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Systemic rheumatic disease flares after SARS-CoV-2 vaccination among rheumatology outpatients in New York City
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  • Published on:
    SARS-CoV-2 vaccine : a trigger of rheumatoid arthritis ?
    • Marion COUDERC, Rheumatologist Rheumatology department, University Hospital, Clermont-Ferrand, France
    • Other Contributors:
      • Marie-Eva PICKERING, Rheumatologist
      • Martin SOUBRIER, Rheumatologist
      • Anne TOURNADRE, Rheumatologist
      • Jean-Jacques DUBOST, Rheumatologist

    Sir,

    We read with great interest the letter from M. Barbhaiya et al. on systemic rheumatic disease flares after SARS-Cov-2 vaccination.[1] Whether COVID-19 vaccines could trigger rheumatoid arthritis remains unclear. To date, only few cases have been reported on this topic.[2,3]

    We report the case of a 44-year-old man, working as a teacher, without medical history or treatment, who had arthralgia affecting the hands and feet without joint swelling since early 2020. There was no clinical synovitis and the joint ultrasound showed doppler positive bursitis of the 3rd bilateral interdigital space. Acute phase reactant (C-reactive protein and sedimentation rate) were in the normal range, rheumatoid factors and antinuclear antibodies were negative unlike anti-CCP (48 UI/ L, uppper limit of normal [ULN] 3UI/L). X-rays of the hands and forefoots were normal. Treatment with hydroxychloroquine 200 mg twice a day was started in November 2020 associated with corticosteroid injections in each bursitis with a good improvement at three months.

    In early May 2021, the patient received a first injection of the anti SARS-CoV-2 BNT162b2 vaccine (BioNTech-Pfizer). A week later, he reported a flare of rheumatoid arthritis (RA) with pain and synovitis of 2 proximal interphalangeal joints and the right wrist, and pain in both shoulders with morning stiffness. DAS28-CRP was 4.2, DAS28-ESR 3.7. No skin rash was observed. Treatment with methotrexate at a dose of 20 mg/week subcu...

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    Conflict of Interest:
    None declared.
  • Published on:
    Disease, drugs or vaccine?
    • Arghya Chattopadhyay, Rheumatologist IPGME&R, KOLKATA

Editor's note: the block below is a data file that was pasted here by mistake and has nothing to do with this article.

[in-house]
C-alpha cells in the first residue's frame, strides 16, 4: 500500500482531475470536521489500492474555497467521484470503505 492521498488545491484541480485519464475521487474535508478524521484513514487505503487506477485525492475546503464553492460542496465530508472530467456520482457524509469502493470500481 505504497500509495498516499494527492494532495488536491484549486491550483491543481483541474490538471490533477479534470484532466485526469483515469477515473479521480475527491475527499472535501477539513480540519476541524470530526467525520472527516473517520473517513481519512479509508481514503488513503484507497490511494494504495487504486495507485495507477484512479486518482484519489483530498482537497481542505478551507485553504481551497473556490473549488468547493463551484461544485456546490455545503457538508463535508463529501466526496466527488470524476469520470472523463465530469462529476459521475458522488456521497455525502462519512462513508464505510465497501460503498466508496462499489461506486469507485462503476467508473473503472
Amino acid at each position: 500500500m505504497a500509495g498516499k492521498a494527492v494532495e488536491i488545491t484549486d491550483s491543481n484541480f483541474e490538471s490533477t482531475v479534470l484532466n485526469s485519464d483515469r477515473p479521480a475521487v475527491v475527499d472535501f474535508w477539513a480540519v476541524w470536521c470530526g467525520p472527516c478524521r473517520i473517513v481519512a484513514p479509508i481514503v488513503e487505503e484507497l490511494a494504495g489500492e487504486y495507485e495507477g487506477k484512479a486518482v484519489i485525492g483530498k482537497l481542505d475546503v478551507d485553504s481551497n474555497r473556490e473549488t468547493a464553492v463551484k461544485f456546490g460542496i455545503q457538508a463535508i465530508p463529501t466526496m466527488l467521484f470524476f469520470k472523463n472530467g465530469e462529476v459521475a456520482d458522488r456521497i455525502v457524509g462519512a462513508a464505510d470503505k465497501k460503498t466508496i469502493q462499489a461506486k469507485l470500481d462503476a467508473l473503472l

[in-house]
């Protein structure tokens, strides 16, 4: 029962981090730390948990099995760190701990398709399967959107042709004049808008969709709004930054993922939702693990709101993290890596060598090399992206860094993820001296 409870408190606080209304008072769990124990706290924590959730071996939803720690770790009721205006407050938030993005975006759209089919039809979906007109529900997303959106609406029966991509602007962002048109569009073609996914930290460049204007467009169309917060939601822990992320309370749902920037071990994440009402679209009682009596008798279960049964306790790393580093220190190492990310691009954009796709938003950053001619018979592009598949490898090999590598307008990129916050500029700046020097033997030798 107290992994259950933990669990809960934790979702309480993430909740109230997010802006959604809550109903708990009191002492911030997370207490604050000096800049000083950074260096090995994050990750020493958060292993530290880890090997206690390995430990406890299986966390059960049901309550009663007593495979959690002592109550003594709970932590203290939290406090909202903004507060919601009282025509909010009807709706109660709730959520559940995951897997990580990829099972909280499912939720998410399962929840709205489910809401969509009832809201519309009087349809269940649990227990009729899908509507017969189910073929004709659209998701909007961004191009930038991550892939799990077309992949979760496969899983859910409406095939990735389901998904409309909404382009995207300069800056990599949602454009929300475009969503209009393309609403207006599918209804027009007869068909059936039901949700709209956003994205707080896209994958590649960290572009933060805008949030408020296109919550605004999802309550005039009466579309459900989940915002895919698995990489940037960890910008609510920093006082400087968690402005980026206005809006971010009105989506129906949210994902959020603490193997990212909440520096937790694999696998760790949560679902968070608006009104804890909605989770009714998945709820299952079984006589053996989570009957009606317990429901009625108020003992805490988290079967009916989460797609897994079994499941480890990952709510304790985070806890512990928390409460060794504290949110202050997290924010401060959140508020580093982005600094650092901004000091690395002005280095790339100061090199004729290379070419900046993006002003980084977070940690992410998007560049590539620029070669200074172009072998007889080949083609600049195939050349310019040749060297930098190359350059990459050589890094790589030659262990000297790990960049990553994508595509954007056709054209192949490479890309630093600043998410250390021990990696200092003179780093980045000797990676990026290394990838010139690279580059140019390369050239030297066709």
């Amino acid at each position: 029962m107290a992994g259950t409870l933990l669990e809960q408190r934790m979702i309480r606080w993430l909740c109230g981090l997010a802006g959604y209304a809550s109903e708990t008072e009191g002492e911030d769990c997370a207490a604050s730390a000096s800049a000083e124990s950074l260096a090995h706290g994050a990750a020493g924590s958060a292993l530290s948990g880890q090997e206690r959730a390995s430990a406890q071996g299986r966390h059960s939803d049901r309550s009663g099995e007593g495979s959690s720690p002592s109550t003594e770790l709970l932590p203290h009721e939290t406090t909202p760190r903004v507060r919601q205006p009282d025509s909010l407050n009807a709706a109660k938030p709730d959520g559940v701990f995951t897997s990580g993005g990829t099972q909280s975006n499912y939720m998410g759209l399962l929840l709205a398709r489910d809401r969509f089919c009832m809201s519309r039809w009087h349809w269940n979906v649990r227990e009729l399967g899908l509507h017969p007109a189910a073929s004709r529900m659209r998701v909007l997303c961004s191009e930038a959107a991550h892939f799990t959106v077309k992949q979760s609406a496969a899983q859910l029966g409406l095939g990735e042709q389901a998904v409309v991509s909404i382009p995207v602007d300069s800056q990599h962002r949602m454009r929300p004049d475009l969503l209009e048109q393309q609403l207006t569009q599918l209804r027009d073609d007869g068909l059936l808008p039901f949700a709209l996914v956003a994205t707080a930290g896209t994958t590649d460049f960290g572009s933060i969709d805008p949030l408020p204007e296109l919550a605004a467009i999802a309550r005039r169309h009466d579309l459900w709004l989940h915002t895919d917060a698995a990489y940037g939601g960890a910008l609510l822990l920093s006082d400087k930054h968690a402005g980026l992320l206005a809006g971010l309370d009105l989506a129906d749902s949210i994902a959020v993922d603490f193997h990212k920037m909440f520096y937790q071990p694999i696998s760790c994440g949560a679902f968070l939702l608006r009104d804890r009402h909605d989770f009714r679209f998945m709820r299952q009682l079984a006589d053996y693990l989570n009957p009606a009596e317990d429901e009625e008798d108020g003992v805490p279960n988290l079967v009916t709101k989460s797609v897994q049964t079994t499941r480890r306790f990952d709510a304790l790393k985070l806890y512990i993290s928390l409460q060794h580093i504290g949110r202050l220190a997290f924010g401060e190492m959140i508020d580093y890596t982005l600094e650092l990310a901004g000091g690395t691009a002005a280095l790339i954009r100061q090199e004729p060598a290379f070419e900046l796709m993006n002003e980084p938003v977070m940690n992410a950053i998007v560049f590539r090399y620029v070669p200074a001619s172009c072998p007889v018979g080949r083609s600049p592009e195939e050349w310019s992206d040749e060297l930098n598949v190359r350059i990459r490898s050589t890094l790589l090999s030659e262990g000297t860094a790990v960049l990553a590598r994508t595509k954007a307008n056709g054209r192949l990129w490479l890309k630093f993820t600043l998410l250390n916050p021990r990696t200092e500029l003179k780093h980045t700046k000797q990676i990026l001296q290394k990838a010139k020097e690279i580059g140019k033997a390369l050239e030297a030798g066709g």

• Other Contributors:
      • Rashmi Roongta, Rheumatologist

    Vaccinations can induce autoimmunity through mechanisms like polyclonal B cell activation, epitope spreading and molecular mimicry. [1] A theoretical risk of vaccine induced flare of rheumatic diseases exists. However, it is poorly backed by evidence. [2] Two cases of previously quiescent rheumatic diseases flaring post COVID vaccination have been reported. [3,4] Barbhaiya et al in their article on “Systemic rheumatic disease flares after SARSCoV-2 vaccination among rheumatology outpatients in New York City'' showed approximately 15% patients had flare following vaccination. [5] The potential risk of a flare was one of the main concerns in the VAXICOV study in which 45.8% of 1266 patients with autoimmune or rheumatic diseases were uncertain or unwilling to take the COVID vaccine, [6] and data from this observation by Barbhaiya et al. may add more concerns in patients planning for vaccination against COVID-19. Hence, a few issues need to be addressed to have a better idea regarding the relation and risk group of post vaccination disease flare.
    First, it would have been useful to know the baseline disease activity prior to vaccination. Were patients with poorly controlled disease more vulnerable than those in remission? Did patients with higher disease activity have flares of greater severity?
    Second, the distribution of flares according to the underlying rheumatic disease would be important to know which population was most vulnerable.
    Third, r...

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    Conflict of Interest:
    None declared.